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flo
03-31-2004, 11:19 PM
In the glext.h that comes with the NVidia SDK 7.0, there are entry points for the following extension:


#ifndef GL_NVX_conditional_render
#define GL_NVX_conditional_render 1
#ifdef GL_GLEXT_PROTOTYPES
void GLAPI glBeginConditionalRenderNVX (GLuint id);
void GLAPI glEndConditionalRenderNVX (void);
#endif Any idea what exactly this would be supposed to do? Which hardware will support this (or a similar) extension?

cass
04-01-2004, 12:12 AM
NVX_conditional_render is not yet fully spec'd.

We'll have more information on this extension (or more likely, the non-experimental version) soon.

Thanks -
Cass

Korval
04-01-2004, 12:22 AM
Any idea what exactly this would be supposed to do? Which hardware will support this (or a similar) extension?It's pretty obvious the answer to both questions:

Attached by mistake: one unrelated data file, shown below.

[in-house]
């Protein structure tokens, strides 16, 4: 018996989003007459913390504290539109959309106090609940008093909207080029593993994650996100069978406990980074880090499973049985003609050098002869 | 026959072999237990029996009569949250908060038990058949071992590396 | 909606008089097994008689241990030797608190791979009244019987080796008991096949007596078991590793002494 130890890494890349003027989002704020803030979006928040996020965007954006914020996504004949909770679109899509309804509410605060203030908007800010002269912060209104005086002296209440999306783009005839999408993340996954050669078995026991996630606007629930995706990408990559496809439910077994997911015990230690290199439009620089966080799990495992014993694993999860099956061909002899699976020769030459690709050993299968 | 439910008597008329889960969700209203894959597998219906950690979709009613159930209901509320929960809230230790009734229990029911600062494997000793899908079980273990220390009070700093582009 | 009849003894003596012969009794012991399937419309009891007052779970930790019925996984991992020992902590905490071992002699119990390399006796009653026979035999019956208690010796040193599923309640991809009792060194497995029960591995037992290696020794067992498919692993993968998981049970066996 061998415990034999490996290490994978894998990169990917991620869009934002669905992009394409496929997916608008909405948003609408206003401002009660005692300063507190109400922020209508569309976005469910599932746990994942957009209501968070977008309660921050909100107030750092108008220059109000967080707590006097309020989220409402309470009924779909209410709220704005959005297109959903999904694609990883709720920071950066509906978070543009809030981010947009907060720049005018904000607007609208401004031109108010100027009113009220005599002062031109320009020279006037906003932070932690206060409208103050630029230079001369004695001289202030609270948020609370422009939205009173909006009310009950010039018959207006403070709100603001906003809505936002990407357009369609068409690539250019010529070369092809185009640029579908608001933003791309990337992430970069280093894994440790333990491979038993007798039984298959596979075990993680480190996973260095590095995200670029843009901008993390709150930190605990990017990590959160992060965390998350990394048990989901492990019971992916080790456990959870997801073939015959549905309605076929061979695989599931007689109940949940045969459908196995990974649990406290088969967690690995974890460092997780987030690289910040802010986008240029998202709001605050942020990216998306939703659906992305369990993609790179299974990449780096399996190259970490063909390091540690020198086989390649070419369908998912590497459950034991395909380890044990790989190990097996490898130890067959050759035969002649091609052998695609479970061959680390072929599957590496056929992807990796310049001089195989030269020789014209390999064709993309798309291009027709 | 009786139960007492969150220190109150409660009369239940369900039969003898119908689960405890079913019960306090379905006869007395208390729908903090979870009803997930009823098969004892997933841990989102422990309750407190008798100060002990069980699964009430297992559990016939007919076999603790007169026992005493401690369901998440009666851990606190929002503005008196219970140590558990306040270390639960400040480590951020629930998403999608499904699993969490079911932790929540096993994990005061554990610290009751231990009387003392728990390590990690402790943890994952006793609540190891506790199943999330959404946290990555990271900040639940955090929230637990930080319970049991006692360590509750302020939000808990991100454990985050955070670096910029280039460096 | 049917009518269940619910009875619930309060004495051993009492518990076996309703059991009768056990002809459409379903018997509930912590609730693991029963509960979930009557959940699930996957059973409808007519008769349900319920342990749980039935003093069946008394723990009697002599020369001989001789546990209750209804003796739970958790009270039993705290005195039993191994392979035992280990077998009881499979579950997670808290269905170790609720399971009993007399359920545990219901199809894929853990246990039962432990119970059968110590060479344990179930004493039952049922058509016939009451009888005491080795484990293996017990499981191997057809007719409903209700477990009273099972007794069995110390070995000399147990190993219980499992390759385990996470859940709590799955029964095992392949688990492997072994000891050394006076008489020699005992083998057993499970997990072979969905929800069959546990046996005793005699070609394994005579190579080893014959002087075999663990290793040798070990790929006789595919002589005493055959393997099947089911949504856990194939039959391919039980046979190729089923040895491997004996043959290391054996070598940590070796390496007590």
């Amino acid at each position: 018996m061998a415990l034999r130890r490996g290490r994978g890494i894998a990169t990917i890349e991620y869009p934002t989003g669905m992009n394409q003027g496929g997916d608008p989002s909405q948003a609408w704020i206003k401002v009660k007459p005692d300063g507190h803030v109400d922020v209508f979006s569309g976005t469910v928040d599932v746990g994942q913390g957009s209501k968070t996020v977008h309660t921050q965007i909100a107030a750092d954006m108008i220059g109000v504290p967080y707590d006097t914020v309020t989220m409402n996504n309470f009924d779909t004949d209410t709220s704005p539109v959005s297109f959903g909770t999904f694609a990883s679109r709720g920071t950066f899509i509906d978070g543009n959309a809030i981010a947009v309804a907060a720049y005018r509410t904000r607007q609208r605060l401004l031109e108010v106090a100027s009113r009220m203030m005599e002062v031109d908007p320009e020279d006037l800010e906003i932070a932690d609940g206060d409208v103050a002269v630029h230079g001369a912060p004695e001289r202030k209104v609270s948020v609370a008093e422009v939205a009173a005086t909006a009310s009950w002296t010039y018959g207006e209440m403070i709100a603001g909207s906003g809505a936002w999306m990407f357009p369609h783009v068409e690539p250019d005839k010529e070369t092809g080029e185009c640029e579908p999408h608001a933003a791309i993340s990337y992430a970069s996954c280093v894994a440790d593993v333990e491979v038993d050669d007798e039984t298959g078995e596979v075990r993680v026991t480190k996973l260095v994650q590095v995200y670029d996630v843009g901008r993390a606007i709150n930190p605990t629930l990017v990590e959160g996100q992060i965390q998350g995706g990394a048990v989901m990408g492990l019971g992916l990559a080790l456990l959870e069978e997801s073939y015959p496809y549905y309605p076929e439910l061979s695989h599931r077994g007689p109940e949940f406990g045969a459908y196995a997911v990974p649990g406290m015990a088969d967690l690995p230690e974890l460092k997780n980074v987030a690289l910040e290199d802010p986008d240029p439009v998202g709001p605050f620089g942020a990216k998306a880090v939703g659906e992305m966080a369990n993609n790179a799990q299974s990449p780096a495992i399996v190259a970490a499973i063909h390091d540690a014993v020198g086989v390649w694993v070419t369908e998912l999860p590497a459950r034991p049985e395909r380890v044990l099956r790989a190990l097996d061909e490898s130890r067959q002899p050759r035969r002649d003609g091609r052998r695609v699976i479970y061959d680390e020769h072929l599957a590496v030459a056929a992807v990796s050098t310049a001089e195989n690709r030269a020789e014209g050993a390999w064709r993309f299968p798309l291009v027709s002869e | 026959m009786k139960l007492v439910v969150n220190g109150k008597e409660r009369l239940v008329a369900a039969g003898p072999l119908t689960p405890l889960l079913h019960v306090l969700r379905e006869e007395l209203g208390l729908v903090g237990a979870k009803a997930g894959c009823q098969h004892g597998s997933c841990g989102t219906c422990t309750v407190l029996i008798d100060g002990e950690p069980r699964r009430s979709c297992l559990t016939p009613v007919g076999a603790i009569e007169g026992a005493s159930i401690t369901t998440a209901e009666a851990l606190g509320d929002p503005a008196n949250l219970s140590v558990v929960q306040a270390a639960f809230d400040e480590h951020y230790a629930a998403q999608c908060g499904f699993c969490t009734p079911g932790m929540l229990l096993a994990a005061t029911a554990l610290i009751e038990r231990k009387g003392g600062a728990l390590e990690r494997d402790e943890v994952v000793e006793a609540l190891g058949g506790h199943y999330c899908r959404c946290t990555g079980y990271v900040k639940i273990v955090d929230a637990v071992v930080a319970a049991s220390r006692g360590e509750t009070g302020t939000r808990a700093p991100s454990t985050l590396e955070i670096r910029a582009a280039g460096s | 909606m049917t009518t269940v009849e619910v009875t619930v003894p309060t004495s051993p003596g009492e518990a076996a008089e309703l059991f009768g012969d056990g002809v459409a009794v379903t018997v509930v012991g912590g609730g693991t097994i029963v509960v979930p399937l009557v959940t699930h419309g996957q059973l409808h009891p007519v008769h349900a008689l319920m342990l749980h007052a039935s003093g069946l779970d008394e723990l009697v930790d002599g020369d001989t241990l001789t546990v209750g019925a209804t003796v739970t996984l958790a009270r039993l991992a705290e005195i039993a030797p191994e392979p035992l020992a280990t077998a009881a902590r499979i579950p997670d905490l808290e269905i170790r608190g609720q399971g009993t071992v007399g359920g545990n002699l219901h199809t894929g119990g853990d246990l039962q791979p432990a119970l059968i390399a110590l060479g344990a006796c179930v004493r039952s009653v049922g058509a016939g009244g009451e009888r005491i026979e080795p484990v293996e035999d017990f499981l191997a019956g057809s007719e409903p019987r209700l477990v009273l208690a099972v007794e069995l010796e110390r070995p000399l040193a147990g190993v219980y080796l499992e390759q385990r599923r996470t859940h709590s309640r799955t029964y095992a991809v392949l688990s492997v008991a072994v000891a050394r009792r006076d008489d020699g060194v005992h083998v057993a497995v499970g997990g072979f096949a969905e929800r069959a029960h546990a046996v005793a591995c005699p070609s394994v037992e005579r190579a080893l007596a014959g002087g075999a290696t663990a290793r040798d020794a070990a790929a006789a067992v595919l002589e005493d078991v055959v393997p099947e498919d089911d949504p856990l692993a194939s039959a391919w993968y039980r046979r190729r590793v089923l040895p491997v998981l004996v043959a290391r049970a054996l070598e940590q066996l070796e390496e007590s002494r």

1: Clearly, it provides the ability to conditionally render batches of primitives. The 'id' parameter on glBeginConditionRenderNVX is likely the 'id' of an ARB_occlusion_querry querry.

2: Well, since nVidia loves to expose new hardware features to OpenGL users, and only exposes them when either hardware support is imminent or avaliable, I'd venture a guess that we're looking at a previously unpublished feature of NV40.

Cab
04-01-2004, 03:34 AM
I will like if it is something similar to this (written more than a year ago): http://www.opengl.org/discussion_boards/cgi_directory/ultimatebb.cgi?ubb=get_topic;f=7;t=000343

It will be a real performance win.

flo